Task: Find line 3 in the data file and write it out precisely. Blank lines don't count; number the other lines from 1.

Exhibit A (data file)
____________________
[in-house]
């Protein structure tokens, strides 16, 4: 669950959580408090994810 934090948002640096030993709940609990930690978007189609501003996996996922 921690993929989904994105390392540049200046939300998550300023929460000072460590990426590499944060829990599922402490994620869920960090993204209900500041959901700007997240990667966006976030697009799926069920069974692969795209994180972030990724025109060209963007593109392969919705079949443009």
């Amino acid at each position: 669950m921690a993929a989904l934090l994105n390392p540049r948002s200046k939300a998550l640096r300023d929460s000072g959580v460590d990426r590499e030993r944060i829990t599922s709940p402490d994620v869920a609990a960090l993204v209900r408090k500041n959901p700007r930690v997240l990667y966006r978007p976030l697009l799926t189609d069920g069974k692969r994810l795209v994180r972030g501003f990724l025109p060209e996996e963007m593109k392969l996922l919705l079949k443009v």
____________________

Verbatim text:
């Amino acid at each position: 669950m921690a993929a989904l934090l994105n390392p540049r948002s200046k939300a998550l640096r300023d929460s000072g959580v460590d990426r590499e030993r944060i829990t599922s709940p402490d994620v869920a609990a960090l993204v209900r408090k500041n959901p700007r930690v997240l990667y966006r978007p976030l697009l799926t189609d069920g069974k692969r994810l795209v994180r972030g501003f990724l025109p060209e996996e963007m593109k392969l996922l919705l079949k443009v």